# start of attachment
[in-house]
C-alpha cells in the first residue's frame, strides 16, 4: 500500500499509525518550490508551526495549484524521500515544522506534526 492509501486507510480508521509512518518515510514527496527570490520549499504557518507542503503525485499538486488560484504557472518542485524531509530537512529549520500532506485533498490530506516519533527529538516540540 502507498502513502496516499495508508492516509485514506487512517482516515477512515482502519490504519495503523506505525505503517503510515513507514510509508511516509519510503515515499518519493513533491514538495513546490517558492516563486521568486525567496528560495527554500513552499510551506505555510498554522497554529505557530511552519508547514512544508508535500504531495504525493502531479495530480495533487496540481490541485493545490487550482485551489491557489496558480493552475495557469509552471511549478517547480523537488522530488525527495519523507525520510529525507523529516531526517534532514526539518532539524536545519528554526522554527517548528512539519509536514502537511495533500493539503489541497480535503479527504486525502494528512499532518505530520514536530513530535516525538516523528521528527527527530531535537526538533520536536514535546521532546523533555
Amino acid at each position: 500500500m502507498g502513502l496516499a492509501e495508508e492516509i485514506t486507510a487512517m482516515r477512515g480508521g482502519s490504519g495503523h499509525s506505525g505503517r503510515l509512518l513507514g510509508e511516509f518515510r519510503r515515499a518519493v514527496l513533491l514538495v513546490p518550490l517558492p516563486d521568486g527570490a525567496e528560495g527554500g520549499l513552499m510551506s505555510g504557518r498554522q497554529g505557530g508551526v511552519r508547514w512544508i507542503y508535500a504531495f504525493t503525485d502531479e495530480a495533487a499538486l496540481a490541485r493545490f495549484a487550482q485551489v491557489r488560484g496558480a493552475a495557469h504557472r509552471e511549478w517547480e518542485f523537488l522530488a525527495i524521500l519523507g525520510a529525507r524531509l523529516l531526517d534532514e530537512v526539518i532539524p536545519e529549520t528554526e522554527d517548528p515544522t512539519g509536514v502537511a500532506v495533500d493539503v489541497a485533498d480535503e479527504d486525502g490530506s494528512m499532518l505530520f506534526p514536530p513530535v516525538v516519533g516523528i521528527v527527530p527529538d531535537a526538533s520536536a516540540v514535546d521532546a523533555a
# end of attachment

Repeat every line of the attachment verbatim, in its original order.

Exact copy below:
[in-house]
C-alpha cells in the first residue's frame, strides 16, 4: 500500500499509525518550490508551526495549484524521500515544522506534526 492509501486507510480508521509512518518515510514527496527570490520549499504557518507542503503525485499538486488560484504557472518542485524531509530537512529549520500532506485533498490530506516519533527529538516540540 502507498502513502496516499495508508492516509485514506487512517482516515477512515482502519490504519495503523506505525505503517503510515513507514510509508511516509519510503515515499518519493513533491514538495513546490517558492516563486521568486525567496528560495527554500513552499510551506505555510498554522497554529505557530511552519508547514512544508508535500504531495504525493502531479495530480495533487496540481490541485493545490487550482485551489491557489496558480493552475495557469509552471511549478517547480523537488522530488525527495519523507525520510529525507523529516531526517534532514526539518532539524536545519528554526522554527517548528512539519509536514502537511495533500493539503489541497480535503479527504486525502494528512499532518505530520514536530513530535516525538516523528521528527527527530531535537526538533520536536514535546521532546523533555
Amino acid at each position: 500500500m502507498g502513502l496516499a492509501e495508508e492516509i485514506t486507510a487512517m482516515r477512515g480508521g482502519s490504519g495503523h499509525s506505525g505503517r503510515l509512518l513507514g510509508e511516509f518515510r519510503r515515499a518519493v514527496l513533491l514538495v513546490p518550490l517558492p516563486d521568486g527570490a525567496e528560495g527554500g520549499l513552499m510551506s505555510g504557518r498554522q497554529g505557530g508551526v511552519r508547514w512544508i507542503y508535500a504531495f504525493t503525485d502531479e495530480a495533487a499538486l496540481a490541485r493545490f495549484a487550482q485551489v491557489r488560484g496558480a493552475a495557469h504557472r509552471e511549478w517547480e518542485f523537488l522530488a525527495i524521500l519523507g525520510a529525507r524531509l523529516l531526517d534532514e530537512v526539518i532539524p536545519e529549520t528554526e522554527d517548528p515544522t512539519g509536514v502537511a500532506v495533500d493539503v489541497a485533498d480535503e479527504d486525502g490530506s494528512m499532518l505530520f506534526p514536530p513530535v516525538v516519533g516523528i521528527v527527530p527529538d531535537a526538533s520536536a516540540v514535546d521532546a523533555a